Tuesday, February 3, 2009

Straddles Report for the Week of January 26 to January 30

During the week of January 26 to January 30 we followed 195 stocks which reported earnings during the week. The premise was that, with so much market uncertainty, earnings would suffer wild fluctuations making the conditions ideal for straddles. In addition, we expected most of these earnings surprises to be negative given the state of the US and global economy..

That is very much what happened. Below you will see the results.

Top Performers

These are the best straddle performers in terms of ROI (Return of Investment):

The top performer is a strangle on AMZN with a ROI of 168% (i.e., 2.68X the original investment). This does not mean that it was the best possible deal. In fact, many others were possible, and many more were actually more profitable. The farther away the strikes chosen in a strangle are from the current price of the underlying, the higher the gains, but the higher the risks. For example, EK is now trading at $4.50. A Strangle 5-10 would have yielded much higher returns. The 5 puts went up from $0.13 to over $0.85, that is over 6.5X (550%):

Bottom Performers

But what about the stocks that did not move after earnings were reported? We also look at the bottom of the table, searching for the worst possible performers:

As you can see there are some losses there, but interestingly there are also some minor gains. The maximum loss above was about 15%. Note also that MMM is listed three times. This shows that although you could have taken a loss if you sold the puts in a hurry, you could also have waited a little and then actually make a profit. So this may work in cases where the earnings did not surprise.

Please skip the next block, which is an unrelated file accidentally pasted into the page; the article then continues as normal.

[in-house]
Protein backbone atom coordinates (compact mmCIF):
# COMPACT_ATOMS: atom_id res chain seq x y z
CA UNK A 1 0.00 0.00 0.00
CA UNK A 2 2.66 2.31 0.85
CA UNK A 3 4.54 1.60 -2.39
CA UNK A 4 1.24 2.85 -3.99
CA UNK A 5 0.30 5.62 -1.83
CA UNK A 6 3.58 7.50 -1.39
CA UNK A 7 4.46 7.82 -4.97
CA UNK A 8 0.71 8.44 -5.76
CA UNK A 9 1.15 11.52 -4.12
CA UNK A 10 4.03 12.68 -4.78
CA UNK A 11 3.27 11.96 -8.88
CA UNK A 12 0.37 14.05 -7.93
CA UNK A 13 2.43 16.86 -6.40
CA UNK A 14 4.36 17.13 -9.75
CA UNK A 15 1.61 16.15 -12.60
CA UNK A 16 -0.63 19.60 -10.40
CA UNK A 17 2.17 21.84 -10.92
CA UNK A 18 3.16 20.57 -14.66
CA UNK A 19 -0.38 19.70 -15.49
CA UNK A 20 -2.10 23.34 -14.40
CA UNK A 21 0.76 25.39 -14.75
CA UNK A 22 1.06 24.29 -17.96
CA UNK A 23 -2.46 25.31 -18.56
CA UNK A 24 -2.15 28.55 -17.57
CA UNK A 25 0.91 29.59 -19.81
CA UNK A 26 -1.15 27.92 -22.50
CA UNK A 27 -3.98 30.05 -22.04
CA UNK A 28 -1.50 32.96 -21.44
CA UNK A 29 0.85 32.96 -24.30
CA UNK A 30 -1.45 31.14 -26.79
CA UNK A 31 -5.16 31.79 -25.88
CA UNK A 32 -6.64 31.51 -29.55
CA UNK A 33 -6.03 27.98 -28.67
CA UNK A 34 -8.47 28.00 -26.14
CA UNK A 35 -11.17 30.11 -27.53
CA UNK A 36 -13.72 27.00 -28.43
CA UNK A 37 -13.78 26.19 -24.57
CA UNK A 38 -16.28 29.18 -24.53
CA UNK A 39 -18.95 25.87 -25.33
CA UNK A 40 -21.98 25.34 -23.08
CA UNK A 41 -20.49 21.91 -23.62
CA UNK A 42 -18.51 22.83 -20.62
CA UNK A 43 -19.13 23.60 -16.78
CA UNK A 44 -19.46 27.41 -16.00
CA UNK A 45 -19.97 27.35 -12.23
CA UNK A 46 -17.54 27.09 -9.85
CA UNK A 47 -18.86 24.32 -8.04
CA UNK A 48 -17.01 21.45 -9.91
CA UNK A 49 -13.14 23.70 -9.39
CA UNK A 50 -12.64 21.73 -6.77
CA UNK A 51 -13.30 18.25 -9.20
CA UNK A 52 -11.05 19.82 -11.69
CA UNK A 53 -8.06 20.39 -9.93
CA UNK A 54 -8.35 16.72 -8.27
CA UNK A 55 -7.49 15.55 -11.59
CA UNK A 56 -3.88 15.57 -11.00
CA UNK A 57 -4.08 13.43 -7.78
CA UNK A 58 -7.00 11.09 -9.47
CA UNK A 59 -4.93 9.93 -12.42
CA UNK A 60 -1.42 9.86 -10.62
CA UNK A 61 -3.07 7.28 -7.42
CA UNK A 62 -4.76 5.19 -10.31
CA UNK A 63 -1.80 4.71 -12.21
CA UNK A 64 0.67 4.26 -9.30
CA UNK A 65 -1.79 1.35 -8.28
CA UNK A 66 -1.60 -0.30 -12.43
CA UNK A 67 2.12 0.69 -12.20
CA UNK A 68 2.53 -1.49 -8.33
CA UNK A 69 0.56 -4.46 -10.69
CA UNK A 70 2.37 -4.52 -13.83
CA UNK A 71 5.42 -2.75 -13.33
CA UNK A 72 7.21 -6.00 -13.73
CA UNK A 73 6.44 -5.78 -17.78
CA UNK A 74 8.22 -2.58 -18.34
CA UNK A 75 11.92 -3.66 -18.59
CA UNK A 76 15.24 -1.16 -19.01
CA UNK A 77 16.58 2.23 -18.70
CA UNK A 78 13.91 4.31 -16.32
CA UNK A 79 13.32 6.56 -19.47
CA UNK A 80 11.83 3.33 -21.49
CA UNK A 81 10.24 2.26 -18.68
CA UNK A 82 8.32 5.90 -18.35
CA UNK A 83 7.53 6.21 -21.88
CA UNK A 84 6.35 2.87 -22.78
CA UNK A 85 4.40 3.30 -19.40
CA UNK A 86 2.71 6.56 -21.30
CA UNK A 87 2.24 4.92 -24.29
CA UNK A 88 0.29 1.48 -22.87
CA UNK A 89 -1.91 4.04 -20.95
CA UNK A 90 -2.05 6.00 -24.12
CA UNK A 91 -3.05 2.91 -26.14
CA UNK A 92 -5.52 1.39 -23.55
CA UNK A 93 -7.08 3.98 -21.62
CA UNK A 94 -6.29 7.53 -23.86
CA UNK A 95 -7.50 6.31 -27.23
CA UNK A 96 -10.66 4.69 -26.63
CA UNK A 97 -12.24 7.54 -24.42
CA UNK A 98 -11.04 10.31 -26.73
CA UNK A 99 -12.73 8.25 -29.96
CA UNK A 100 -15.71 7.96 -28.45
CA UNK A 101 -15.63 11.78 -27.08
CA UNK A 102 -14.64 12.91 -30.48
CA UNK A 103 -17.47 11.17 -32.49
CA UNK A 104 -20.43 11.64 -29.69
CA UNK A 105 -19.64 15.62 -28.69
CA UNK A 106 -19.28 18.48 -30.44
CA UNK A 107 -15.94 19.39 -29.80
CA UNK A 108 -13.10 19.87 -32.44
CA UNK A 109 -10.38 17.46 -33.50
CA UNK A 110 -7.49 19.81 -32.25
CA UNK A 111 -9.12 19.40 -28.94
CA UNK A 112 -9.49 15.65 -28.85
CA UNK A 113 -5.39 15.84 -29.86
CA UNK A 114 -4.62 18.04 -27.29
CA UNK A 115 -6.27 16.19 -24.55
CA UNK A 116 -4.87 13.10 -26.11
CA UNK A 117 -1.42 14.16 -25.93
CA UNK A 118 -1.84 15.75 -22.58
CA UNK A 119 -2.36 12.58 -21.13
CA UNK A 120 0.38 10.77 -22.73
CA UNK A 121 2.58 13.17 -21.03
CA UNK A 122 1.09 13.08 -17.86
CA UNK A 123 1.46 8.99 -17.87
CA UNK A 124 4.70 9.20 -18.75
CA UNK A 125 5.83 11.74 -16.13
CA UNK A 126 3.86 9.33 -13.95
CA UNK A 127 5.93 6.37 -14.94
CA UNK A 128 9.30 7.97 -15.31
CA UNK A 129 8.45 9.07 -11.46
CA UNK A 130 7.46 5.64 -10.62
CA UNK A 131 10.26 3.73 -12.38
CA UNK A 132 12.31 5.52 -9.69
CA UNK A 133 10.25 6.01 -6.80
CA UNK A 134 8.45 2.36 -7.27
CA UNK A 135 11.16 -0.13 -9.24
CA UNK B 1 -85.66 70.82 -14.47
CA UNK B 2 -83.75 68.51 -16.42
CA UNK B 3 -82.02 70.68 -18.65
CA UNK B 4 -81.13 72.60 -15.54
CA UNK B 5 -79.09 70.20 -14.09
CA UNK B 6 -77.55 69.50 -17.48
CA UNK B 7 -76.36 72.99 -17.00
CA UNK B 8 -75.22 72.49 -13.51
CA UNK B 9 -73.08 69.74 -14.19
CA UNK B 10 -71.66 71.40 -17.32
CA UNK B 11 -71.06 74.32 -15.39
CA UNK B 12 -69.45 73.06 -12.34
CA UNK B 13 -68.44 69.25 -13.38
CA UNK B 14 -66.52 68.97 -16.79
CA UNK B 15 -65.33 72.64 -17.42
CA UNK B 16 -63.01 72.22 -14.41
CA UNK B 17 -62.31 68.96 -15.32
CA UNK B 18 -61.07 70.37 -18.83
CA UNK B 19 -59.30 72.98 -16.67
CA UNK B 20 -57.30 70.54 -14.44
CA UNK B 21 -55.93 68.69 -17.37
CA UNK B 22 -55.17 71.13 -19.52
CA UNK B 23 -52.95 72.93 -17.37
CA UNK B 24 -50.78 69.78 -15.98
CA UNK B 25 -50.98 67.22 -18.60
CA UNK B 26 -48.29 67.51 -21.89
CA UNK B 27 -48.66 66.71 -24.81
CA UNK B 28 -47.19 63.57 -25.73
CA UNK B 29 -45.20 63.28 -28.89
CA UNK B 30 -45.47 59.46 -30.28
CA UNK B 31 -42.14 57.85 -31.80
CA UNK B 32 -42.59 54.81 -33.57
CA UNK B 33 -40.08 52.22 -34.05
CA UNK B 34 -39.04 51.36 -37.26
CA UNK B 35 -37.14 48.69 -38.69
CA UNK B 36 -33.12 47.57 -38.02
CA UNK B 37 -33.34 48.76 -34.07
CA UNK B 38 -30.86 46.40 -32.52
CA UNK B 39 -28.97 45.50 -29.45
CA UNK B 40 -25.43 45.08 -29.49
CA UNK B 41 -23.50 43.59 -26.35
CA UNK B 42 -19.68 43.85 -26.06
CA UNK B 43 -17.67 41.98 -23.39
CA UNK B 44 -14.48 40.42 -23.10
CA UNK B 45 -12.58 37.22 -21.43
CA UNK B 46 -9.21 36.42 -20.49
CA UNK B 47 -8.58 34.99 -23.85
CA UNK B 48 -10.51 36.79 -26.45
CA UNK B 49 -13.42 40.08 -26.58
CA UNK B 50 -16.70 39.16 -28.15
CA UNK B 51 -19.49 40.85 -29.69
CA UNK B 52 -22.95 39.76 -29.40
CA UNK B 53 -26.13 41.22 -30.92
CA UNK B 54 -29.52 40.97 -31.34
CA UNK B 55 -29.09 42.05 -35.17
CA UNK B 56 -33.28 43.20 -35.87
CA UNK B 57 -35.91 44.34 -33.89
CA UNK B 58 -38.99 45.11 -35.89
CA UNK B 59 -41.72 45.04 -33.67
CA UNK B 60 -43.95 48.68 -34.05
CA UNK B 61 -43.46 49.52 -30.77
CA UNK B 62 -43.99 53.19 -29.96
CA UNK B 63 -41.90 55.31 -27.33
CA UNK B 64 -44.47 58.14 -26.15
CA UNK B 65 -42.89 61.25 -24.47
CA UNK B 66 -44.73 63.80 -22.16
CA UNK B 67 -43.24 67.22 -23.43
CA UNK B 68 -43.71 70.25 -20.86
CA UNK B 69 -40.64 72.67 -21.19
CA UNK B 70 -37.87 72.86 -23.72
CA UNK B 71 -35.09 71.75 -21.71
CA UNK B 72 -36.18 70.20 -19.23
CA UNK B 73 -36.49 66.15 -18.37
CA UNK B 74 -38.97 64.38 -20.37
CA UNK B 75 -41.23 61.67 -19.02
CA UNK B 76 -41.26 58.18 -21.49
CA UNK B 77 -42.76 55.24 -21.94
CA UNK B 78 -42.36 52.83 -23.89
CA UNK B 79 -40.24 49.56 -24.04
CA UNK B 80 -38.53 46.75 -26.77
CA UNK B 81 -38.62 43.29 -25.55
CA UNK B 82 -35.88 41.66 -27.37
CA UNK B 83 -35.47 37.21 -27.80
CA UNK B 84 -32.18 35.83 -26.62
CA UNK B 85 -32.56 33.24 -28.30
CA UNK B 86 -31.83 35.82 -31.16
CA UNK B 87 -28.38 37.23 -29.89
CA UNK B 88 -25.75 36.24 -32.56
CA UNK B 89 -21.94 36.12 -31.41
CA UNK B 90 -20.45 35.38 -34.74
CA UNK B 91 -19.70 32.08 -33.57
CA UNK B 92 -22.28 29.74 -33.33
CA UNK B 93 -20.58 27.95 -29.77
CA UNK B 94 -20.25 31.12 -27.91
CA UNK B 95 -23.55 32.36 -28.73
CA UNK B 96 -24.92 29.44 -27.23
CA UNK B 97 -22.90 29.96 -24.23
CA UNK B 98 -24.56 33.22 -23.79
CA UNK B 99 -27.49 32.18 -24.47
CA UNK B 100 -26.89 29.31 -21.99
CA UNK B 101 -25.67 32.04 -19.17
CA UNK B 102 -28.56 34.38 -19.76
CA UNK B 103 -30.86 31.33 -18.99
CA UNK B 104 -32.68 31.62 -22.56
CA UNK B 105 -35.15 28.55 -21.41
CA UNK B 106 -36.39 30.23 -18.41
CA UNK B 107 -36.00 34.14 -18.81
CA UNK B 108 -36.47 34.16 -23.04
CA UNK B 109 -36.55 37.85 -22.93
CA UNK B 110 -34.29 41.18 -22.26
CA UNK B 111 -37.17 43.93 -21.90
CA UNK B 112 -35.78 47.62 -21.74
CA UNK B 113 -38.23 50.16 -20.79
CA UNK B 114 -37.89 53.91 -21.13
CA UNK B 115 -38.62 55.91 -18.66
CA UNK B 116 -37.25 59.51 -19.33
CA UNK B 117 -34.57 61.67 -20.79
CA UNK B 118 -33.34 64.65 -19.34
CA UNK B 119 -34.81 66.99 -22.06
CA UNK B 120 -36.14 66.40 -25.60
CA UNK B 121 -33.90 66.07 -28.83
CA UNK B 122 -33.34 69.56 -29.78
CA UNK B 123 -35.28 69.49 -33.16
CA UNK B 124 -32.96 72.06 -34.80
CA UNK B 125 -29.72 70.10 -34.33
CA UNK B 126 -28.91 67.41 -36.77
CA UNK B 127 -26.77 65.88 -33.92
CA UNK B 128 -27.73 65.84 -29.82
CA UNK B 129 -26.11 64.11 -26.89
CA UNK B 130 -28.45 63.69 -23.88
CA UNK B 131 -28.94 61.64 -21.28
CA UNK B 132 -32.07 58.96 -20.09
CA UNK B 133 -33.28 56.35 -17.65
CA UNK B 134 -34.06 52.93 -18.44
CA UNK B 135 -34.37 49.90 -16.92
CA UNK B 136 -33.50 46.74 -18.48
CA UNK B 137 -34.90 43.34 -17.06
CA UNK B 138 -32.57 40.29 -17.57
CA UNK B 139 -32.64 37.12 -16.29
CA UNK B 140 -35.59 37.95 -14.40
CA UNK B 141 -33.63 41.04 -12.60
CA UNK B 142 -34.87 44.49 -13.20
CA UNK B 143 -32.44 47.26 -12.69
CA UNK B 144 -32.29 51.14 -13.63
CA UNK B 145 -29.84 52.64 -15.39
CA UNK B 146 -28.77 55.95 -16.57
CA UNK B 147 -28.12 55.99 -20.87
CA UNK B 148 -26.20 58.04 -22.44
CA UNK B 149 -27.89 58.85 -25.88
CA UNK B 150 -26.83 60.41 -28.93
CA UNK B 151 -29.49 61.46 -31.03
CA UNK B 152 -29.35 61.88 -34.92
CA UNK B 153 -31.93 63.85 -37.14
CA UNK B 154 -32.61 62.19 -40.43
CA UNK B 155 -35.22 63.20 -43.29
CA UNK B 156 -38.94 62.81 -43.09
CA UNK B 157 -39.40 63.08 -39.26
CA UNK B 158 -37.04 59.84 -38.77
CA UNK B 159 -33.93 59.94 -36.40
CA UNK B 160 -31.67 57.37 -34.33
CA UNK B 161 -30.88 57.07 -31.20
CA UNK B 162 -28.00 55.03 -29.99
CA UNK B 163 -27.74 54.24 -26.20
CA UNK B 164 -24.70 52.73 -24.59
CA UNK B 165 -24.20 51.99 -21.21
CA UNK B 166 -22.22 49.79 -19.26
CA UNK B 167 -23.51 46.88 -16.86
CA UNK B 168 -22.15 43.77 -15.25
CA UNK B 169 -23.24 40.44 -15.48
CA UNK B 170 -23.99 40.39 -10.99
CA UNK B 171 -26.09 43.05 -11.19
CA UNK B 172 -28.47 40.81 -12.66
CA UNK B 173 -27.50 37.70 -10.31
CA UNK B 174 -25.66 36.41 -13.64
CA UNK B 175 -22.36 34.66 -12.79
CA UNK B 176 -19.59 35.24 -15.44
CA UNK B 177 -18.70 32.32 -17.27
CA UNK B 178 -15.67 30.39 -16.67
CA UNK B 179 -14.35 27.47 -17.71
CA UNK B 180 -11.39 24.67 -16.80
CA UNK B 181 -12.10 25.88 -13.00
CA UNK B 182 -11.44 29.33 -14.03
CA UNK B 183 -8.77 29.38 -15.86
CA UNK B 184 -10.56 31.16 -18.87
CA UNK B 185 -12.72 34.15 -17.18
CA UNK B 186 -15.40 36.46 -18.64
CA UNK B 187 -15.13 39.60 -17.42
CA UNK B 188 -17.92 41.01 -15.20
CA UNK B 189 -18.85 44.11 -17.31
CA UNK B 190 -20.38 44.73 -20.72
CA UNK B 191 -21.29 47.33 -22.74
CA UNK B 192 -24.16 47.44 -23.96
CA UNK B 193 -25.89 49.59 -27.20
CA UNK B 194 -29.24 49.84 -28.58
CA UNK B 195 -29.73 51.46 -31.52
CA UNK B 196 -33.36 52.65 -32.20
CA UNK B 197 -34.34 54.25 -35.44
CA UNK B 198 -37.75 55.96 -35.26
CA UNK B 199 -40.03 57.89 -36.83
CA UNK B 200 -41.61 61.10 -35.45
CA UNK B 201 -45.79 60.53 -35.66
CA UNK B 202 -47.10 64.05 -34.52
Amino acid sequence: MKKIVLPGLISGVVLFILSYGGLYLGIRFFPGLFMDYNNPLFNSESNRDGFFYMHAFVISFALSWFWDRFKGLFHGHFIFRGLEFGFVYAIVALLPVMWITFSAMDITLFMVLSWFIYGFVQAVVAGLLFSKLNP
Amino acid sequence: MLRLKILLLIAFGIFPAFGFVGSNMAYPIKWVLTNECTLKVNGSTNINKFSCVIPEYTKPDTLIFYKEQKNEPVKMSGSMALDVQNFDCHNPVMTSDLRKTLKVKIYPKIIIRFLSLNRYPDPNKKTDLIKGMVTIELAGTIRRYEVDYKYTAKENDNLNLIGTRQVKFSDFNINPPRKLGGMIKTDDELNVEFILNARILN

Again, this does not mean that this is the worst possible scenario as each stock moves individually and many factors affect the prices. For example, take a look at AMGN and OXY. Although they moved between 3 and 4%, an investor could have suffered losses.


The table below shows the results for the top performers in terms of move achieved versus move required. An interesting result is that straddles were profitable with only a fraction of maximum move required. This is because there were still over 3 weeks left until options expiration and there was considerable value left in the premiums, value which will be eroded with time decay.

(please click on images to enlarge)

We also looked for specific thresholds that would indicate what percentage of the max move was required to achieve profits. This varies stock by stock basis. Please see some results below.

(please click on images to enlarge)

A ball park figure is that 40-50% of the max moves was enough to attain profits. In some cases this was lower. Once, again, these figure relate to options that had more than 3 weeks to expiry. Expiry is February 20, a long ways to go.

Here you can view the entire results order by move achieved.


To view how the options on individual stocks performed after earnings, please click on each image below.






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